We cannot discern a strategic advantage by not filing a motion to suppress the incriminating evidence. Defense counsel apparently realized that the search was illegal but chose not to file a motion to suppress…

In this respect, the court failed to show its deep appreciation of how things happen in the real world. Defense counsel, who was undeservedly unnamed in the opinion, was just too lazy to move to suppress, and from that the conviction flowed. This isn’t to say that a motion to suppress, even under the circumstances here, would have been successful, but that the utter failure to perform the basic function of a defense lawyer is inexcusable. 

And I didn’t get stopped once on I-40, but then, it’s my practice to never drive with a particularly nervous look on my face. Just normal apprehension.

H/T FritzMuffKnuckle

17 comments on “Just Normal Apprehension

  1. Ahcuah

    “And I didn’t get stopped once on I-40, but then, it’s my practice to never drive with a particularly nervous look on my face. Just normal apprehension.”

    It probably also helps that your skin color is several shades lighter than that of Nathaniel Ginty (whose mug shot you can find pretty easily with a Google search on his name).

  2. SHG

    Are you suggesting that the sheriff’s deputies in Sampson County, North Carolina, are less fond of well-tanned green minivan drivers than a pale Jewish lawyer in a Prius? That would be shocking.

  3. REvers

    The fog line is the white stripe along the right side of the roadway. Just FYI.

    PS: I got readable words after only two refreshes from Recaptcha. I think that’s a new record for me. Maybe they’ve improved it a bit.

  4. SHG

    And why do they call it the “fog line”? 

    P.S.  Merry Christmas. It was a gift. Don’t expect it to be so easy again.

  5. Erika

    Its because when it gets foggy in the Southern Applachians that is the about only way you can see where the road is. On the most frequently foggy stretches of road such as I-64 over Afton Mountain Virginia they have even installed fog lights in the road following multiple fatal multicar pile ups.

  6. SHG

    Everybody has lines on the side of the road. This isn’t exactly an Appalachian invention, so why do they get to give it their own name? What the heck is wrong with calling it the white line on the side of the road? #FrigginNorthCaccalacians.

  7. Victor Medina

    A Prius. Now I understand why you can only drive the speed limit.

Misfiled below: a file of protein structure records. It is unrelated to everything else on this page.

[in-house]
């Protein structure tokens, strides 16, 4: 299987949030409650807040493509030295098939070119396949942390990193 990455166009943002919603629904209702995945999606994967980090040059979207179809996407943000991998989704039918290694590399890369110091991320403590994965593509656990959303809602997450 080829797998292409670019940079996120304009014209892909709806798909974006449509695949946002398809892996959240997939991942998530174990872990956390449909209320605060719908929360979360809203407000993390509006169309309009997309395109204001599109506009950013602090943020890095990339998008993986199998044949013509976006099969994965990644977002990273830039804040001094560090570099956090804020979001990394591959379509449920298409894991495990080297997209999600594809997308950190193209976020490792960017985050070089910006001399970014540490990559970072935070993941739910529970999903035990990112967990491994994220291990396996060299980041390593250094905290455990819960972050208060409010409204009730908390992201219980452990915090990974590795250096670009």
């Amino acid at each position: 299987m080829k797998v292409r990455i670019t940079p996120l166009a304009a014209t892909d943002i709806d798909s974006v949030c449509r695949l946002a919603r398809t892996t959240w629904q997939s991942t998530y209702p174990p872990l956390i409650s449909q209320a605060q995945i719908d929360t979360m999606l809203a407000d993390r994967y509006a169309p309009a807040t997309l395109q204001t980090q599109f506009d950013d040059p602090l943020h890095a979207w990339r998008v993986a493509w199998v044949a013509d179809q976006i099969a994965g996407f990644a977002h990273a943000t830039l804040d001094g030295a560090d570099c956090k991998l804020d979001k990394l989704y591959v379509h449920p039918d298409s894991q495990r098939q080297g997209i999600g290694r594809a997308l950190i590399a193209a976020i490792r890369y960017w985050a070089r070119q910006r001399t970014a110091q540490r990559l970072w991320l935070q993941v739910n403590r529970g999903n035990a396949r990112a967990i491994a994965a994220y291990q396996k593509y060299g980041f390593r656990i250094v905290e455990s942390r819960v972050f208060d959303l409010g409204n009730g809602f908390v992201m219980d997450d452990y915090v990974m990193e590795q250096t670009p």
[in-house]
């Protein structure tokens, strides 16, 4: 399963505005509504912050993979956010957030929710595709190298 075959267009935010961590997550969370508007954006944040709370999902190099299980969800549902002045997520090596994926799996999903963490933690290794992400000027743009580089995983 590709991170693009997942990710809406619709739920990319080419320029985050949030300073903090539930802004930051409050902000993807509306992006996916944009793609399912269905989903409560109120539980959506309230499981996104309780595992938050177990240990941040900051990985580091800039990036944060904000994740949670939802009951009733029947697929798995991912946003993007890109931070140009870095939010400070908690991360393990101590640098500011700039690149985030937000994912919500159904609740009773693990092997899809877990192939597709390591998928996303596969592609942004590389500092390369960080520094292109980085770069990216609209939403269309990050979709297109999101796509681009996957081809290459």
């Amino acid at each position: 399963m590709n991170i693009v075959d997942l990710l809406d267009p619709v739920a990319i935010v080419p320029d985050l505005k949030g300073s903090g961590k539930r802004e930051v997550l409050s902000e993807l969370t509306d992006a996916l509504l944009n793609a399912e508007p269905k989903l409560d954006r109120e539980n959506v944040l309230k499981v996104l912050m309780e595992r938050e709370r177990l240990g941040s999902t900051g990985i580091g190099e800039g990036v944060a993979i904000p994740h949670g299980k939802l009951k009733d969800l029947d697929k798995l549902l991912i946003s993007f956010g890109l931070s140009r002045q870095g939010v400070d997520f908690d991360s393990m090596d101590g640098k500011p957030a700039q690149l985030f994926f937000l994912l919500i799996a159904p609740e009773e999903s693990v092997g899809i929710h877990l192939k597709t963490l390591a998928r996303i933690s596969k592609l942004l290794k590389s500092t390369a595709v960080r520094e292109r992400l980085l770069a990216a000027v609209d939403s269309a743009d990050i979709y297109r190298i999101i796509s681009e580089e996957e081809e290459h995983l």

When you get going uphill, do you have to remove the floorboards and “Fred Flinstone” the car to reach the top?

  8. LTMC

    While the right decision was made here, this case also demonstrates why the Supreme Court’s “objective” approach to Fourth Amendment reasonableness makes no sense at all. Judge Beasley et al. were clearly making a credibility judgment about the stories of the officers (as judges must do in every case revolving around police testimony). That’s a subjective inquiry into the impressions of the officer. And yet we continue to get lectured by SCOTUS on how analyzing Fourth Amendment reasonableness is a purely objective inquiry. One wonders how long the Big Nine are going to try to fit a square peg into a round hole before they realize that 99% of suppression hearings are decided on judicial intuition and little else.

  9. Jo

    “The white line on the side of the road” already means something both different and horrible in the south, hence the idiosyncratic terminology. Anyway, y’all up north insist on saying “you” when you mean “y’all.” There’s already a perfectly good word for “y’all,” so why do you get to give it your own name, eh?

  10. Wrongway1965

    That sir depends on if you used cheese whiz or ‘uhh-murican’ cheese.. & how many ‘dawgs’ you hunt with.. & also.. nah I’ll let it go from there..

  11. SHG

    I never asked what it was made with. I might have, but I wasn’t able to move my jaw after the first spoonful. Like eating cheesy concrete.

  12. FritzMuffknuckle

    The court also ruled in favor of the defendant’s IAC claim. This seems to prove that an appeal would not have been necessary in the first place had the original attorney done his job. Does this ruling open a way for the defendant to recover the costs of his appeal from the bad lawyer?

    I am aware you can’t always convert logic to law, so I have to ask. Your help is always appreciated.

  13. SHG

    So you never made it to the end of the post where I discuss the IAC? Ouch.

    The answer is no, a reversal based on IAC does not give rise to an award of costs (or anything else) against the lawyer. For that, the defendant would have to sue the lawyer for malpractice.

  14. Chris

    the fog line is also known as an edge line in certain municipalities. As a single white line, it is merely meant to advise you to the the edge of the travel way. It is commonly called a fog line, because in high fog conditions, it is commonly the only continuous line on the roadway you are likely to see.

    Ironically, as a single line marking (as opposed to a double line marking), it is actually not illegal to cross this line. Police just use it as an excuse to proclaim erratic driving.

Comments are closed.